I have been SO excited about posting this Lemon with Gin and Blackberry Tart recipe. Lemon curd is one of my most favourite things to make and making it into a tart form is even better. For me the colour yellow screams spring and summer and although we are not quite there yet (so cold this January, 2019), we won’t be far off it.
So, for me, the best type of lemon tart should look and taste just like a classic ‘tarte au citron’ from beautiful sunny France. You might have had a slice in your time, it has beautiful crumbly sweet crust that is perfectly baked and contains a delicious lemon curd filling that is perfectly creamy, rich and sweet (but not too sweet that your teeth hurt).
Depending on how much time you have, there are two steps to this recipe.
Step 1: Making the tart crust. You’ll find in this recipe both the curd recipe as well as the tart crust recipe. To start with though, you’ll need to prepare the dough, then fully bake your crust before filling it with your delicious (cooled) lemon curd before you can even think about eating your Lemon with Gin and Blackberry Tart! If you don’t have the time, then you can always buy a shop-bought tart shell.
Step 2: Get making that delicious curd. This will include how to make it, little helpful tips and what to do when made.
Lemon Tart Tips
- I absolutely adore using icing sugar within my baking and the reason why is because I believe it creates a wonderful melt-in-the-mouth texture. If you want super crumbly then granulated sugar is what you’ll need to be using.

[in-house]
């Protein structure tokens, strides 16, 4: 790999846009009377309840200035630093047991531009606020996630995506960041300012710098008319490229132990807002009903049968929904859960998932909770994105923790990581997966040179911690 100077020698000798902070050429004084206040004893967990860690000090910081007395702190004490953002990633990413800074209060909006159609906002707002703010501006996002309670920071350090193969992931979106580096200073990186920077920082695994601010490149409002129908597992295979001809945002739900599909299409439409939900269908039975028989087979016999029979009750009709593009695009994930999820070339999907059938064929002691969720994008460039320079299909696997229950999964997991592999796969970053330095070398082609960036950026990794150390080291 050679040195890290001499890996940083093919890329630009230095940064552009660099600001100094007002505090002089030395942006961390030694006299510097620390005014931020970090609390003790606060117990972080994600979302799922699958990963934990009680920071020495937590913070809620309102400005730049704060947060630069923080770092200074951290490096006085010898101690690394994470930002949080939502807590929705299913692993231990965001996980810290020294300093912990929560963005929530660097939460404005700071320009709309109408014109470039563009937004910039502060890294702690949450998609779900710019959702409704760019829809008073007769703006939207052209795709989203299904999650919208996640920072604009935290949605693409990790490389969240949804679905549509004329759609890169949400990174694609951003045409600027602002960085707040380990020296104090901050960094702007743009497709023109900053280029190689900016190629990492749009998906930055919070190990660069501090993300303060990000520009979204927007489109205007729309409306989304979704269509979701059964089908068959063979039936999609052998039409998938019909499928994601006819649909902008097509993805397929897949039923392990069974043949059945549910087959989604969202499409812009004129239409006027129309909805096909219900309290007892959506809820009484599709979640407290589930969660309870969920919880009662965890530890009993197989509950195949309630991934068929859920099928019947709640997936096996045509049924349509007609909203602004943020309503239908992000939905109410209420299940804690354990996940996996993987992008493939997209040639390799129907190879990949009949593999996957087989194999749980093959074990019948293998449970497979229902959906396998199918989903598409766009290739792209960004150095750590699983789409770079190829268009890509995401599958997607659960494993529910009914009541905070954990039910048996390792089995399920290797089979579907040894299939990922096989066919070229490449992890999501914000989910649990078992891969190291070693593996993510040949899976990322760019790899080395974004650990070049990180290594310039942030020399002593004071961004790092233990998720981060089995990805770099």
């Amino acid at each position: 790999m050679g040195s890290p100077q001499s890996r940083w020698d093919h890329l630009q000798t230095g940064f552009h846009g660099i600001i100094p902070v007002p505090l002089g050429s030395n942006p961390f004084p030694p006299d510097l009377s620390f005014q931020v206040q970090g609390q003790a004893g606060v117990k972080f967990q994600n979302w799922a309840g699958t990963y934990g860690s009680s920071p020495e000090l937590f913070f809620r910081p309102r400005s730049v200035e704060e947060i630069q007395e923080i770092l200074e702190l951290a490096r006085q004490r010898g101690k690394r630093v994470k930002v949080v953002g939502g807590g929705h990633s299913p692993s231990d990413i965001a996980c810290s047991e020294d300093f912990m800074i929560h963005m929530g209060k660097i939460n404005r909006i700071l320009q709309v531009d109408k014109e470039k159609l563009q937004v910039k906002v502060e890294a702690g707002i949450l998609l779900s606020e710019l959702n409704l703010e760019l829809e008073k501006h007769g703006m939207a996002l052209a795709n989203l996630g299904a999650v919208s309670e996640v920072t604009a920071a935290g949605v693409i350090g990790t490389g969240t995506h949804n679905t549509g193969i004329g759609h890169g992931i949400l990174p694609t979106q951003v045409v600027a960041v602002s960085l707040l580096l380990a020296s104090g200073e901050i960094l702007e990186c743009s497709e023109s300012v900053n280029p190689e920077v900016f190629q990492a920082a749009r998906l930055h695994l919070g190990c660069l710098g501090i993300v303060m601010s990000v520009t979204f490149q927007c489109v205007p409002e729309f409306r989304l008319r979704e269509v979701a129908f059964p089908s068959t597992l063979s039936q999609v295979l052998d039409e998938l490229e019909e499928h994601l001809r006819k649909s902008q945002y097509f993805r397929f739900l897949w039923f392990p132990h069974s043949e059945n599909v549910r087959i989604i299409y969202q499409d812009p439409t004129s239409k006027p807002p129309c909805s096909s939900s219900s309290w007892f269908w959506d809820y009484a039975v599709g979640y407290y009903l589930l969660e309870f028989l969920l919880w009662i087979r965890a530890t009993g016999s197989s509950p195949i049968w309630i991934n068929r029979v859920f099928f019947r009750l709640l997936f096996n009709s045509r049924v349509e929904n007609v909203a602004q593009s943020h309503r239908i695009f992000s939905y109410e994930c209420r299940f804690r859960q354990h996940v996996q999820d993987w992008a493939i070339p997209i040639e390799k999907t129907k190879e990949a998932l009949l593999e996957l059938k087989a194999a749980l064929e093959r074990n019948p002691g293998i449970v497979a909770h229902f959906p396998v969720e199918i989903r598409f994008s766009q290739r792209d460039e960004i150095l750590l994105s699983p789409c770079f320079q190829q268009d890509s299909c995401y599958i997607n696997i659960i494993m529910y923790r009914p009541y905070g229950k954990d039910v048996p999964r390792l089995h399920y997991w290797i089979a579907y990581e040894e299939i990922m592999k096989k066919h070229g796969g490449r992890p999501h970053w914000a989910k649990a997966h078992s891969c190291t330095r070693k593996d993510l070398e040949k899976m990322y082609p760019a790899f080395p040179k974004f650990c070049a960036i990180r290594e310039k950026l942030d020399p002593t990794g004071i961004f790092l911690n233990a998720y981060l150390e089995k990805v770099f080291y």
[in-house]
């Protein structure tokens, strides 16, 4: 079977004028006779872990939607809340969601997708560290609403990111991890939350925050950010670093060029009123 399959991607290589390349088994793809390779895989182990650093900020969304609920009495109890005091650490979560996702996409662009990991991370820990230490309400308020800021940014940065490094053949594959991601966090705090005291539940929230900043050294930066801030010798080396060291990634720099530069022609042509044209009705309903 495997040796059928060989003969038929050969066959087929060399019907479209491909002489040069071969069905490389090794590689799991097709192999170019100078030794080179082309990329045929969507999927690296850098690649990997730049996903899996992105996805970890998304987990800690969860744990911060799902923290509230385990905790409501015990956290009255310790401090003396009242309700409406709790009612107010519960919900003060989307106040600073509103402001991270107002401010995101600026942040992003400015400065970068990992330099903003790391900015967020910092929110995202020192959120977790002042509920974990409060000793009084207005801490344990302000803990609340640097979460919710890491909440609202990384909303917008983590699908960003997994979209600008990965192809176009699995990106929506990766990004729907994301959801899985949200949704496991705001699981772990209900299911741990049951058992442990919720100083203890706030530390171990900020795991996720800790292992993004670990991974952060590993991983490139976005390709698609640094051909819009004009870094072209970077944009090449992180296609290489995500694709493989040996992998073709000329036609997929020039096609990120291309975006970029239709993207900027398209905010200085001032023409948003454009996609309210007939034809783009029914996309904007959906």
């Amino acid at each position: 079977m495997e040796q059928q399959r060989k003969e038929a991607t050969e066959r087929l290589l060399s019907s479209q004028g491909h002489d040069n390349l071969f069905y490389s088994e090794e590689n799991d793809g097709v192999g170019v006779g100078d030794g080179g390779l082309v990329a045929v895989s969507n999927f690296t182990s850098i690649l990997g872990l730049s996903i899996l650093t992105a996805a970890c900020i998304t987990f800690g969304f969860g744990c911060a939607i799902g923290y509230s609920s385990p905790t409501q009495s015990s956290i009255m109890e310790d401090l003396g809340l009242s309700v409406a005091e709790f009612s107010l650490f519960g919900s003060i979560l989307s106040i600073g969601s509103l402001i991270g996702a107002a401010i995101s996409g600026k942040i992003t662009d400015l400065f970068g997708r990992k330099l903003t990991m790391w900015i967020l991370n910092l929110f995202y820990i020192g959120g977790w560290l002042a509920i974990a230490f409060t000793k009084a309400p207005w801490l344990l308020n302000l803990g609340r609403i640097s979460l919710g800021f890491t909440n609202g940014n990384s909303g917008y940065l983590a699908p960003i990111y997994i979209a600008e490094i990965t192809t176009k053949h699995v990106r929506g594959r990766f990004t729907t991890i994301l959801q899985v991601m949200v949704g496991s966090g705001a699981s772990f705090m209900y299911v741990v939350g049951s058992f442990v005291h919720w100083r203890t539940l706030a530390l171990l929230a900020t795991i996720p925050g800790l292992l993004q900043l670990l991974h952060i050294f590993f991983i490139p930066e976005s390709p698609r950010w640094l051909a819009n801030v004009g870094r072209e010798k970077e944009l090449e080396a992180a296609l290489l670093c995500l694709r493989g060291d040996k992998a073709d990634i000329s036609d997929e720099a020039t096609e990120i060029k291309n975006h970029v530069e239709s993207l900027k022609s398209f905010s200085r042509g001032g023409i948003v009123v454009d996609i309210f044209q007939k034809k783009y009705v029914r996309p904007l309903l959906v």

- I don’t think you need to use more than one egg in your tart dough. If you prefer, you can simply use just a yolk and some cream but it’s easier to just use one whole egg.
- Using weights when blind baking is one of the most integral methods to perfect dough. If you do not do this, you’ll have a rise in the dough and it will become soggy and not very nice.
- Use a tart tin with a removable bottom, it will make your life MUCH easier. I always bake my tarts using a 9 inch tart pan.
Lemon Curd Tips
- For me, one of the best additions to a lemon curd is extra thick double cream. It adds a delicious richness and creaminess that helps to bind it all together.
- The right amount of butter (for me) is actually key. Using butter really does help to, in a way, bring down the strength of the lemon which can on occasion be too bitter. Using butter is also key to that delicious creamy texture we love so much within our lemon curd.
- I occasionally add a shot of gin to my lemon curd and for me, it really brings out the flavour of the lemons with this zingy taste. I love using Hendricks but any gin with distilled with botanicals will be a great touch. I think this gin makes this Lemon with Gin and Blackberry Tart even more perfect!
- Another tip to really liven up your curd is adding basil leaves (I know, sounds a bit weird), but basil gives it a delicious flavour that I can’t really describe – very fresh. You can do the same with sorrel.